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10 Things to Know Before Building an Accessory Dwelling Unit

If you’re thinking about building an ADU, don’t commit your time, energy, and money until you think carefully about all that the project entails. ADUs (accessory dwelling units) can be a great solution for adding more square footage to your living space and providing family members or friends with a private living space. But they come with rules, regulations, and sometimes drawbacks that you might not have considered.

So, while dreaming about and planning an ADU can be exciting, take as much time as you need to consider all the pros and cons so you don’t regret your decision later. Here are 10 things to know before building an ADU.

1. An ADU Can Offer the Same Benefits as an Addition

An ADU can offer the same benefits as an addition without disrupting the main flow of your house. For example, if you’ve been considering adding an office, gym, or mother-in-law quarter to your home, think about whether that space would be better suited to a separate structure. Not all properties can easily and aesthetically accommodate an addition.

2. ADUs Must Be Habitable

ADUs can be attached or detached, but they have to be habitable for them to count toward your living area’s square footage. This means the ADU must have a functioning bathroom and kitchen (or kitchenette). It also must have utilities, which you can run separately to the unit or through the main home.

3. An ADU Could Be a Good Investment

An accessory dwelling unit could be a good investment, providing you with a source of rental income, especially if you live in an area with an increased housing shortage. It can also boost property value, adding to the total livable square footage of the home—possibly a wise move if you plan to sell in the future.

4. ADUs Can Provide Privacy and Comfort

If you often host guests or extended family, consider adding an ADU. It can provide them more comfort and privacy than sleeping on your sofa or in a spare room. Additionally, college kids who have come home for a break or after finishing school may also appreciate an ADU as a starter space to call their own.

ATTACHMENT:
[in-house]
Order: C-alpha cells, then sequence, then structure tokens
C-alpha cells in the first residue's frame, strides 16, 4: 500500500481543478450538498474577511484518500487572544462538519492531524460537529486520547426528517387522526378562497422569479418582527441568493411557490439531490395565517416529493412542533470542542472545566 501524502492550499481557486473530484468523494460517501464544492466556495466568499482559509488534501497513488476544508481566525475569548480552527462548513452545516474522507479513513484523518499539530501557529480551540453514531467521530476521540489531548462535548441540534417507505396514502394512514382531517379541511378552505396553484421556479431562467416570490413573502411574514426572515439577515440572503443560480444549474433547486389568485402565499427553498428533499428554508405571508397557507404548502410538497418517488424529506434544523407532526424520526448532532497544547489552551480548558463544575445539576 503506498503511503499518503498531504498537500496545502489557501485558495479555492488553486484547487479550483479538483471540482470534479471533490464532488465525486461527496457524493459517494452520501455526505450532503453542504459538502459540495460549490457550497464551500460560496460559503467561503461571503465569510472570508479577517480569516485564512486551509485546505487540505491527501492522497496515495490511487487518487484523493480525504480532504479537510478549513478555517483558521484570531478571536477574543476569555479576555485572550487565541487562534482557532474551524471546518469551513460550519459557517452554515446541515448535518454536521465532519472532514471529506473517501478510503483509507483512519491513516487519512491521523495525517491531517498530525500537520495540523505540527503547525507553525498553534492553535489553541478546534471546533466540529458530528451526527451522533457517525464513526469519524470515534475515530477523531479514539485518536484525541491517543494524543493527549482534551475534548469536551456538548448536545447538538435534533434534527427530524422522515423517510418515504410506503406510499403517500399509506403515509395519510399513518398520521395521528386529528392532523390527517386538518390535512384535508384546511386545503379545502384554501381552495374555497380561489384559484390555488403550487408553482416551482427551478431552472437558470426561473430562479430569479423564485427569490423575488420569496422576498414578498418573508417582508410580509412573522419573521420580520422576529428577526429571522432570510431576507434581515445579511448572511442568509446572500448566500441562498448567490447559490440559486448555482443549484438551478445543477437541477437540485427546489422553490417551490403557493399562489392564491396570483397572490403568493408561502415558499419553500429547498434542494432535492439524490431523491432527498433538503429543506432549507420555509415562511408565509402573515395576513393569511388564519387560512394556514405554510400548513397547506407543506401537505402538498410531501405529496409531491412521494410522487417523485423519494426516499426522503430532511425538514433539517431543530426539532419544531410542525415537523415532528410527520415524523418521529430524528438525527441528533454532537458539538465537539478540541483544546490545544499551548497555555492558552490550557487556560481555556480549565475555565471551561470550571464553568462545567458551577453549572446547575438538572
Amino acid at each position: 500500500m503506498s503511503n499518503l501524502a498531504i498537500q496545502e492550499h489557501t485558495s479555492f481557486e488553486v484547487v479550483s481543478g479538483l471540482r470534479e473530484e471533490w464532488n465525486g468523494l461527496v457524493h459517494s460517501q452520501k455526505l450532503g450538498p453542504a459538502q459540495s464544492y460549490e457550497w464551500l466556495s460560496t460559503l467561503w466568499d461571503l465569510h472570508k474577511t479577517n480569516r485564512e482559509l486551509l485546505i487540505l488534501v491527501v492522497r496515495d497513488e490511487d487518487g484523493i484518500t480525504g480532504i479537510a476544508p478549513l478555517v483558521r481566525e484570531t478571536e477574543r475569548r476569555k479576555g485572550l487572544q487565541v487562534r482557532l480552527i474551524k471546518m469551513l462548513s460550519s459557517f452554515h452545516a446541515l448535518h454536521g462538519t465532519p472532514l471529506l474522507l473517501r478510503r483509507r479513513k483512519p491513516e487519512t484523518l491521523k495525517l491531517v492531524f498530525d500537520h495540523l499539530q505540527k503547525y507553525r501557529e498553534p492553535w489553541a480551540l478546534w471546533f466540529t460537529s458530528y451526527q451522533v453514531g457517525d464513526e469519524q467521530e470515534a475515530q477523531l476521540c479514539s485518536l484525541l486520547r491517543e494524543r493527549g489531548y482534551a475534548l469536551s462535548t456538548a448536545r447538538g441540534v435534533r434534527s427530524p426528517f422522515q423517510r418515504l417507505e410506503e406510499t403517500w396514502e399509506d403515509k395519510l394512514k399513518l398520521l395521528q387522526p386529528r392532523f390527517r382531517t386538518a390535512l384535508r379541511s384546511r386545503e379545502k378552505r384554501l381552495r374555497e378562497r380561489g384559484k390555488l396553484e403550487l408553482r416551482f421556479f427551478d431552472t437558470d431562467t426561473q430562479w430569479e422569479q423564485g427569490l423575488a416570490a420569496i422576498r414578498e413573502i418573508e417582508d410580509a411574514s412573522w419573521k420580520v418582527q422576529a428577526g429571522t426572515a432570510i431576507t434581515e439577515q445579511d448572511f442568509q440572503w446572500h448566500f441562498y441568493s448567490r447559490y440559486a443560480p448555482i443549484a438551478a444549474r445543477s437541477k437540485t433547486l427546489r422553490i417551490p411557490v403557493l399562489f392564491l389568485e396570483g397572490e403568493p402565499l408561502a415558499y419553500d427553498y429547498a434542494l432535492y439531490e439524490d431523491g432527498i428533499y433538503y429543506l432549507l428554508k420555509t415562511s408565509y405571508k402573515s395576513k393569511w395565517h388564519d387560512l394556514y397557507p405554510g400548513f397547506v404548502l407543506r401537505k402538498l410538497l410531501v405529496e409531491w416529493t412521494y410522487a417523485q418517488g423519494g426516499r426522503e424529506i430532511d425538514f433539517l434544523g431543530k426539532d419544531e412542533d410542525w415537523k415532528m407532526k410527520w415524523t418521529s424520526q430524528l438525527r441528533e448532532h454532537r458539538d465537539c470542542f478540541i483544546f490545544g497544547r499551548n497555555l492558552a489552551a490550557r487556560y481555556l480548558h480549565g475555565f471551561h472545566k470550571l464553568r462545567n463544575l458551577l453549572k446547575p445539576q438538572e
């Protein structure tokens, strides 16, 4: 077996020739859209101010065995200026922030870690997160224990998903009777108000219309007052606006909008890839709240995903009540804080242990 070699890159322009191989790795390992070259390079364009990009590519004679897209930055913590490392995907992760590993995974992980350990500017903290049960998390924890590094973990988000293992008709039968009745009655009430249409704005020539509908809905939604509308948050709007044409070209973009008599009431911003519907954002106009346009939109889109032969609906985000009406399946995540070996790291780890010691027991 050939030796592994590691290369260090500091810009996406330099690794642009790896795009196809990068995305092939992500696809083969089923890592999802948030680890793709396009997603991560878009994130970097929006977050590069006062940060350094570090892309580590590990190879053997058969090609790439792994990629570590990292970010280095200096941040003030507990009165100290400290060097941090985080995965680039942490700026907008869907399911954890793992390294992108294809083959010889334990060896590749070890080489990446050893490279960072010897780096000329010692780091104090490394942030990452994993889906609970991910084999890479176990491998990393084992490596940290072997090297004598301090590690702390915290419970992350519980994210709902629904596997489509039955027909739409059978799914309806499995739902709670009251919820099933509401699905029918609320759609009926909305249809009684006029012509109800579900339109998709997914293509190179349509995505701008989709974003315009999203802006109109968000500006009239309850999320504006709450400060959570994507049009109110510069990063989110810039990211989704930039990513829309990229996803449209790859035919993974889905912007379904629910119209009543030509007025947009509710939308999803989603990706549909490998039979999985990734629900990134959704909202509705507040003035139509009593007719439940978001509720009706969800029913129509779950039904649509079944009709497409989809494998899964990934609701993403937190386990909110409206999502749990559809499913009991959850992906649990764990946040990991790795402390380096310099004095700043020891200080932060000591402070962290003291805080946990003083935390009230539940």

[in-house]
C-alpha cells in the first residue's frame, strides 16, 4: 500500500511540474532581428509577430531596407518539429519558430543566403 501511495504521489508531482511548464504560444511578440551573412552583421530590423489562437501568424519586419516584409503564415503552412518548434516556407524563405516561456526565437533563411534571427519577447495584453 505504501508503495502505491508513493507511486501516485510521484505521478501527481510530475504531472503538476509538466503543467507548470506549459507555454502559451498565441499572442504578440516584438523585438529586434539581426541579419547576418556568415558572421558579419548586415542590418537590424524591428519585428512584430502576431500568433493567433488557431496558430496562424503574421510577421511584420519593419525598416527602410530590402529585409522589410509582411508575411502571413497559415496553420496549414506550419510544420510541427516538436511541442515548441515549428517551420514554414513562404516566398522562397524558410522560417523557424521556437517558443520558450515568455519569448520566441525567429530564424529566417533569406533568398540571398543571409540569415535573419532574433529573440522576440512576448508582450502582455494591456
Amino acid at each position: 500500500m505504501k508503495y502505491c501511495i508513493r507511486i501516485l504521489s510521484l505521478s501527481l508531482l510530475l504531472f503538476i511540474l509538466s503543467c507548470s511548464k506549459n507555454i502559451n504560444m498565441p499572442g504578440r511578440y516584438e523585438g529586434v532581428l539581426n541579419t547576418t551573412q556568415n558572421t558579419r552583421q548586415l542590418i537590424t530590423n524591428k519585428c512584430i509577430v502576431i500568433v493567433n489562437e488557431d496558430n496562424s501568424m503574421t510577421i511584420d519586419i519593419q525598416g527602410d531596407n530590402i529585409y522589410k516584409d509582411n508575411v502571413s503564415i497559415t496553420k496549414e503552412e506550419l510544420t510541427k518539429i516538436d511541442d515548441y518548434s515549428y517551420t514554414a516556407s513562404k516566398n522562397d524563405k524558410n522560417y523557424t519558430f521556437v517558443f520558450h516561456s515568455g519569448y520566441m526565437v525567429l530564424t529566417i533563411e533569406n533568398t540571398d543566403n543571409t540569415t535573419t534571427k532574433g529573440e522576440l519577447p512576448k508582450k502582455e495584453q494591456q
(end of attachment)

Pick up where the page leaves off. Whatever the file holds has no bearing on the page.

5. An ADU Used as a Rental Can Decrease Privacy

If you plan to rent your ADU, consider that you may have more foot traffic in your front and back yards, which is a definite drawback if you value your privacy. Even though accessory units have separate entrances, you’ll have someone sharing your property, so you might have to put up blinds or other window coverings to keep people from looking in.

6. An ADU Can Be a Solution to Housing Shortages

Building an ADU can be a great solution for your adult child struggling to find affordable housing. Older low- and moderate-income earners in your community might also be priced out of the rental and purchase market. Therefore, adding an accessory unit helps you be a solution to those in need. Additionally, if you’ve wanted to buy a bigger home but can’t afford rising real estate prices, you might want to consider staying where you are and expanding rather than moving.

7. Poor Layout and Design Can End Up Decreasing Your Property Value

If you’ve already decided to build an ADU, ensure its layout and design fit in with your main home. Otherwise, you could decrease your property value. An accessory unit’s size or architecture shouldn’t look awkward in its space. With the proper planning, design, and construction team, you can make an ADU a beautiful and seamless part of your property.

8. You’ll Need to Follow Regulations to Build

Every area has building regulations, even rural communities. So, make sure you know the laws surrounding ADUs in your city. Also, consider that HOA-restricted neighborhoods have even more building codes and rules. Remember, too, that you’ll need to apply for a permit regardless of where you build your ADU.

9. You May Have to Provide Parking for Your ADU

Different areas have varying regulations regarding residences and parking. Some municipalities consider proximity to public transportation or car shares when making parking rules. Others don’t require parking spaces on specific properties like those in architecturally significant communities. If you have to provide parking for your ADU, the rule may be one space per bedroom (as it often is in many cities). If you turn that space into an ADU, your city may not require you to replace parking spaces in a garage. Check with your city to see if you’ll need to provide parking for your accessory unit.

10. Prefabricated ADUs Might Offer a Faster Turnaround and Less On-Site Construction

Pre-fabricated dwelling units are manufactured off-site, usually in standard sections, and quickly assembled and shipped. Up to 90% of the ADU might be completed away from your property, with just the utilities, plumbing, and foundation work to deal with on-site. Pre-fact ADUs make sense on flat lots and lots where equipment like tractors and cranes can easily get in. If you go with a modular unit, consider that all on-site prep work and off-site construction are done simultaneously, completing the project much faster than a standard stick-built unit.

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